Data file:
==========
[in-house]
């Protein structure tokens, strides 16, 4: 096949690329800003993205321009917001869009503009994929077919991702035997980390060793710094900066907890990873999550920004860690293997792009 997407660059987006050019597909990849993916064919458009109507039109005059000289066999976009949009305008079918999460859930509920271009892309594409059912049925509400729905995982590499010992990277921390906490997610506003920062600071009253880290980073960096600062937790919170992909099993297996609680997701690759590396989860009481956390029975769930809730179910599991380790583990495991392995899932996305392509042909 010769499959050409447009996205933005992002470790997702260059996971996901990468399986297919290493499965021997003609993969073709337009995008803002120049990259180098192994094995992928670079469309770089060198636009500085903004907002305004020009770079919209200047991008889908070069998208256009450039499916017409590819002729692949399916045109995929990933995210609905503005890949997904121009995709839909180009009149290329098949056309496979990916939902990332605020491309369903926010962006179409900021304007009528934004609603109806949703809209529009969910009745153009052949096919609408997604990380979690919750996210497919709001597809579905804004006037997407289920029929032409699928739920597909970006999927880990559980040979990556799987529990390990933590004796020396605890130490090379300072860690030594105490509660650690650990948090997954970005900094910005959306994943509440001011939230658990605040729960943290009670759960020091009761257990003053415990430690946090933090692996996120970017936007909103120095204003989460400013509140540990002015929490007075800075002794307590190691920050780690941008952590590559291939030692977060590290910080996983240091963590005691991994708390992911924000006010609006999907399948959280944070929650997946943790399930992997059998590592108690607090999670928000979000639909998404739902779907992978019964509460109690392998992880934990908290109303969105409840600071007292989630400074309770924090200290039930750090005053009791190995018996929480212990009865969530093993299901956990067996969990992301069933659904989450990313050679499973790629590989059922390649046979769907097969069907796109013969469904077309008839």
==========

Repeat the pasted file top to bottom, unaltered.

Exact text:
[in-house]
């Protein structure tokens, strides 16, 4: 096949690329800003993205321009917001869009503009994929077919991702035997980390060793710094900066907890990873999550920004860690293997792009 997407660059987006050019597909990849993916064919458009109507039109005059000289066999976009949009305008079918999460859930509920271009892309594409059912049925509400729905995982590499010992990277921390906490997610506003920062600071009253880290980073960096600062937790919170992909099993297996609680997701690759590396989860009481956390029975769930809730179910599991380790583990495991392995899932996305392509042909 010769499959050409447009996205933005992002470790997702260059996971996901990468399986297919290493499965021997003609993969073709337009995008803002120049990259180098192994094995992928670079469309770089060198636009500085903004907002305004020009770079919209200047991008889908070069998208256009450039499916017409590819002729692949399916045109995929990933995210609905503005890949997904121009995709839909180009009149290329098949056309496979990916939902990332605020491309369903926010962006179409900021304007009528934004609603109806949703809209529009969910009745153009052949096919609408997604990380979690919750996210497919709001597809579905804004006037997407289920029929032409699928739920597909970006999927880990559980040979990556799987529990390990933590004796020396605890130490090379300072860690030594105490509660650690650990948090997954970005900094910005959306994943509440001011939230658990605040729960943290009670759960020091009761257990003053415990430690946090933090692996996120970017936007909103120095204003989460400013509140540990002015929490007075800075002794307590190691920050780690941008952590590559291939030692977060590290910080996983240091963590005691991994708390992911924000006010609006999907399948959280944070929650997946943790399930992997059998590592108690607090999670928000979000639909998404739902779907992978019964509460109690392998992880934990908290109303969105409840600071007292989630400074309770924090200290039930750090005053009791190995018996929480212990009865969530093993299901956990067996969990992301069933659904989450990313050679499973790629590989059922390649046979769907097969069907796109013969469904077309008839």